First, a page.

For many voracious readers contending with social distancing, books have served as a lifeline during this pandemic, a refuge far, far away from these challenging and often bleak times.
And now with the holidays upon us, ‘tis the season to curl up with a good book! But what to read?
We’ve asked eight community members and Jmore staffers to dish about what books are keeping them up at night.
Director of Development, Baltimore Museum of Industry
I’m reading “Caste: The Origins of our Discontents” by Isabel Wilkerson. I highly recommend it. There’s interesting insight into the history of racism in the United States told from a different perspective. For something a little lighter, I’ve been enjoying Ruth Ware’s thrillers. The last one I read is “The Turn of the Key,” which is a modern take on Henry James’ “The Turn of the Screw.”
Associate Editor, Jmore
I just finished “Cat’s Eye” by Canadian author Margaret Atwood. You might recognize Atwood’s name because she wrote “The Handmaid’s Tale” and many other novels and short stories.
“Cat’s Eye” is not nearly as harrowing as “Handmaid’s Tale,” but it’s a beautiful book about an artist returning to her hometown where she’s forced to grapple with painful memories of her youth. Next, I’m planning to read another novel — “Outside is the Ocean” by Matthew Lansburgh. The book, which won the Iowa Award for Short Fiction, comes highly recommended, so I’m looking forward to diving in.
Years ago, I had the honor of interviewing Harold S. Kushner, the prominent American rabbi and author best known for the 1981 best-seller and classic, “When Bad Things Happen to Good People.” Kushner was stuck in an airport on a layover in between flights, but he couldn’t have been more courteous or gracious over the phone.
Right now, I’m reading his 2003 book, “The Lord is My Shepherd: Healing Wisdom of the Twenty-Third Psalm.” As a youngster in religious settings and at funerals, I was always amazed by how people of all faiths and backgrounds were so moved and comforted by this psalm and knew every single word of it at the drop of a hat. In his book, Kushner probes deep into the 23rd, tapping into its universal appeal and why even the most secular of us know it and continue to find solace within its lines.
Brilliantly, Kushner, who is now 85, explores each verse of the psalm, analyzing the nuances and textures of the words and their essence. He also references other theologians and thinkers to glean more meaning from this simple yet inspired piece of writing. The result is we gain a better understanding of the 23rd that enhances our spiritual connection to it and illuminates our day-to-day lives.
Public Relations Specialist, LifeBridge Health
I’ve just read “Aesop’s Fables.” I am trying to catch up on classics that, for some reason, I didn’t read in school and never took the time to read later.
One of my favorite fables is “The Town Mouse and the Country Mouse.” I won’t spoil it because it will only take you a minute to read, but for me it is a reminder of how happiness is right in front of us.
Director of Marketing and Strategic Communication, Everyman Theatre
We are living in an extremely fragile and fractured moment in time. Each of us is doing our best to carve out our own lanes in an attempt to find solace and peace. Whenever I feel this way, I go to one of the books I refer to as my companion books — ones I’ve held close over the years and go to find balance when things get chaotic and feel out of control.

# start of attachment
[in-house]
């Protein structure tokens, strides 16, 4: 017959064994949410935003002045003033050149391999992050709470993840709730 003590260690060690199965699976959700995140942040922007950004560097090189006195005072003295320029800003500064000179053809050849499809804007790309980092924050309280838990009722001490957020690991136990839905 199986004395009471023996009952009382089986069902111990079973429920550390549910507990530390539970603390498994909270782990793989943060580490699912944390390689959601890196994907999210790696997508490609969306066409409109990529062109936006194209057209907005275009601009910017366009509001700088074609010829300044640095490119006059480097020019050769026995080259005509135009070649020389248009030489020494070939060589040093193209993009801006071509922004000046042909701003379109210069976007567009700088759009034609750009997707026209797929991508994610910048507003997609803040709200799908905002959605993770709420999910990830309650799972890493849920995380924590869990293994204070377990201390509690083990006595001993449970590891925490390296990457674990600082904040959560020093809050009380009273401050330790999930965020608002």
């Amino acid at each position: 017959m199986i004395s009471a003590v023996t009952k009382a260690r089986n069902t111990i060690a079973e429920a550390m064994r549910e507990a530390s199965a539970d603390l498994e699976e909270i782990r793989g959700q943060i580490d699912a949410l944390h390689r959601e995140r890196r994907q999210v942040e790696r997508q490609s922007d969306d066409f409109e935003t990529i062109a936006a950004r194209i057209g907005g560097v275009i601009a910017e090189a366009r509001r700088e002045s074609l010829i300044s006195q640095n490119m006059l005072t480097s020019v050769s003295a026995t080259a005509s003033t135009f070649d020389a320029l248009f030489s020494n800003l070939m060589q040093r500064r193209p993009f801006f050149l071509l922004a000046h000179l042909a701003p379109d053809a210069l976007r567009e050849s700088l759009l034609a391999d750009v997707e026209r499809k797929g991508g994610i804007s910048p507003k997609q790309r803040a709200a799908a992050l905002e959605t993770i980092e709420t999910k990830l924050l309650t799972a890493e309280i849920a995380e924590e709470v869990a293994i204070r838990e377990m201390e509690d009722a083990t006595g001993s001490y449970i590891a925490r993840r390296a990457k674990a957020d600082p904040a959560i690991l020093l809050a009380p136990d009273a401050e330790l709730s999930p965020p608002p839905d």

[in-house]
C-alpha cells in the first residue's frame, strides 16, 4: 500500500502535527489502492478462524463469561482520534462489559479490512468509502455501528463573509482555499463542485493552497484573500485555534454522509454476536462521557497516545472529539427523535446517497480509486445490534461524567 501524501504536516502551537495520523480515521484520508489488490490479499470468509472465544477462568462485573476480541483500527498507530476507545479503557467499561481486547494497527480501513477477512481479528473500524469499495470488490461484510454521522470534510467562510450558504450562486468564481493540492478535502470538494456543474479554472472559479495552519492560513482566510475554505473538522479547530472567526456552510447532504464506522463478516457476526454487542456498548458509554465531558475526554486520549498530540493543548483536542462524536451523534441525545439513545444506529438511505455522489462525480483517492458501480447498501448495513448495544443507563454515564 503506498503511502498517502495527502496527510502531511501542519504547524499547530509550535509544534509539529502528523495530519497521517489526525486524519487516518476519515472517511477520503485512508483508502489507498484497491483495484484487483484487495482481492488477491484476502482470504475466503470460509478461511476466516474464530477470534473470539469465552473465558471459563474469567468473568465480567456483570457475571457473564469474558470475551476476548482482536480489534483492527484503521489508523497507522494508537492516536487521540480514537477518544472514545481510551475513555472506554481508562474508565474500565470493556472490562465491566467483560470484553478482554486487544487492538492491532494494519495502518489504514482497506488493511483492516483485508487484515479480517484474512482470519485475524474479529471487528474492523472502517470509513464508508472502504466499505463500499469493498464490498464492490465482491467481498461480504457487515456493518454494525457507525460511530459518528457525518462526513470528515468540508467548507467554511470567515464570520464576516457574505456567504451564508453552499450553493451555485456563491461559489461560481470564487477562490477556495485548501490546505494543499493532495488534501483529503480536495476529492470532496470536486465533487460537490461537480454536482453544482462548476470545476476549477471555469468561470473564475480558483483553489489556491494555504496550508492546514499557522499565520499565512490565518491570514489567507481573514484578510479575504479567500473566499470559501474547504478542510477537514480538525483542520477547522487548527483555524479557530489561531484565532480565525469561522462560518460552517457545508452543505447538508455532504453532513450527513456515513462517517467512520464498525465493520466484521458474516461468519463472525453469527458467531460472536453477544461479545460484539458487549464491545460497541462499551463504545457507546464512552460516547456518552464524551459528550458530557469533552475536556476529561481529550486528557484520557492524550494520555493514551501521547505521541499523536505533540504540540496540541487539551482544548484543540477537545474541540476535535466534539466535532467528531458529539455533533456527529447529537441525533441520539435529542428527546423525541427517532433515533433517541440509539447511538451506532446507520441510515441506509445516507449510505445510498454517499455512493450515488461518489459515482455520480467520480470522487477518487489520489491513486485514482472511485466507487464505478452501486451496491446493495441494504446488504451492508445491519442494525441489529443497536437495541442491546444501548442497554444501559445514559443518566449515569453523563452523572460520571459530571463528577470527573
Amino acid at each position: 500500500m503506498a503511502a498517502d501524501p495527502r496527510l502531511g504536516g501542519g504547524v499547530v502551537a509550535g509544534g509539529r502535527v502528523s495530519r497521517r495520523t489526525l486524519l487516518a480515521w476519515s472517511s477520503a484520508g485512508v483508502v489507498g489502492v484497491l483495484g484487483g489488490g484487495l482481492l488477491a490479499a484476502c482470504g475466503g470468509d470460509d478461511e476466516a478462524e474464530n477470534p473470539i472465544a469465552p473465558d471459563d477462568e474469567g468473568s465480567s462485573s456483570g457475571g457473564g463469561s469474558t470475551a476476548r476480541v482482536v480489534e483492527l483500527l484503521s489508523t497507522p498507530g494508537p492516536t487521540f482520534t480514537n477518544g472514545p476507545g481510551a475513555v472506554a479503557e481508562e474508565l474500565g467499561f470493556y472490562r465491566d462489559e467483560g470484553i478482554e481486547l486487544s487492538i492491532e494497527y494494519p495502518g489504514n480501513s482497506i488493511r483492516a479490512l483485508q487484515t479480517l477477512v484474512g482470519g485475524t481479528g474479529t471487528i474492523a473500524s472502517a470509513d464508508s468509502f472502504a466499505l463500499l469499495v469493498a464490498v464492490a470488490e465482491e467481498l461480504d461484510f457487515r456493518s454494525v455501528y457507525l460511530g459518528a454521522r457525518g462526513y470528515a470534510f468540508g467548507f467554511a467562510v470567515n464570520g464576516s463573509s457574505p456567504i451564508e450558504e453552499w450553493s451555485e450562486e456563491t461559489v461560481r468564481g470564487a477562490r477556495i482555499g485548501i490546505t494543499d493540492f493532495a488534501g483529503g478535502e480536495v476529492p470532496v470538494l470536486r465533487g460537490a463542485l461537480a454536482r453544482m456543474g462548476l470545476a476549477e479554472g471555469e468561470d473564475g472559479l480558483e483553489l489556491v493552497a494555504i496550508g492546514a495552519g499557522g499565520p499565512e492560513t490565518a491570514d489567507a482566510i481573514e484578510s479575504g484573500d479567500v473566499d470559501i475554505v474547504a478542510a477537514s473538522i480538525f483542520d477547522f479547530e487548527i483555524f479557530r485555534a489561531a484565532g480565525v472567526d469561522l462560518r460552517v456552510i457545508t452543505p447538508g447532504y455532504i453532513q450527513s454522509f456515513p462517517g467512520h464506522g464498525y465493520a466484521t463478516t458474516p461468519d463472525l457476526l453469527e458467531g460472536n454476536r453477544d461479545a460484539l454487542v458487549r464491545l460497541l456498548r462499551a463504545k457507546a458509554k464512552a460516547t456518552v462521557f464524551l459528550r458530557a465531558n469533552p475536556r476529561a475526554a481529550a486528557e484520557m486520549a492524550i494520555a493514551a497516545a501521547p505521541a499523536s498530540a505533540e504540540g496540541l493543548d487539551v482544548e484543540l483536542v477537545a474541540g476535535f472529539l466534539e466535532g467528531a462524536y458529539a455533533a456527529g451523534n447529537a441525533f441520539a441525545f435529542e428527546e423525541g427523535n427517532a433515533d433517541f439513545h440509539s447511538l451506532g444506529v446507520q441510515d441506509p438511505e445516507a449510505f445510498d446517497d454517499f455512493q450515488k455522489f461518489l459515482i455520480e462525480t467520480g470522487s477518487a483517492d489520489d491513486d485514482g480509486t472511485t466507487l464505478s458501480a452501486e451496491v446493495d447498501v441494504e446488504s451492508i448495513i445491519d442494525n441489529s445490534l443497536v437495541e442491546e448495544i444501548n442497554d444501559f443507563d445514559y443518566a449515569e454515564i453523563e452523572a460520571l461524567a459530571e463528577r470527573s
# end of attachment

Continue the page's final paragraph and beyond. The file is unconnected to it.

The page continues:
My go-to companion book most recently is “Letters to a Young Poet” by Rainer Maria Rilke. Rilke wrote these 10 letters to a young German cadet on the subjects of love, suffering, the art of writing, sex, loneliness and the nature of giving advice. He never intended to have them published but rather to serve as a means of exposing truths and showing support to a fellow poet.
Rilke’s letters are lyrical and profound, soothing and gentle, and have become hugely influential in my life, more so as I get older. Their deep honesty and authenticity is especially meaningful in sharp juxtaposition to the world we live in today. This tiny but powerful book has been an endless source of both comfort and inspiration to me, and I recommend it without hesitation to anyone seeking comfort and strength.
President, Kalix Marketing, and Managing Partner of Jmore
I’ve always found Israel’s first prime minister, David Ben-Gurion, to be the most unusual of leaders. For my winter reading, I’m looking forward to “A State at Any Cost: The Life of David Ben-Gurion” by Tom Segev. At over 500 pages, this will keep me busy for a while and I’m excited to learn more about Ben-Gurion’s ability to help found and grow the State of Israel.
Senior Marketing Manager, Jewish Community Center of Greater Baltimore
I just started reading “Caste” by Isabel Wilkerson and “The Antiracist: How to Start the Conversation about Race and Take Action” by Kondwani Fidel. Like so many other white people, I am taking a closer look at my own past actions and perceptions regarding race and caste. I want to gain a deeper understanding of what I can do, both personally and professionally, to move toward a kinder, more compassionate, equal and just society.
Reading the books are just part of the equation. We have a diversity, equity and inclusion team at the JCC, and the Darrell D. Friedman Institute has been offering some great speakers/work groups as well. I also read articles, listen to podcasts and news reports and interviews, trying to absorb it all.
Chief Arts Officer, Jewish Community Center of Greater Baltimore
I am reading “City on a Hill: American Jews and the Israeli Settler Movement” by Sara Yael Hirschhorn, in preparation for Text and Context, a new book club at the JCC.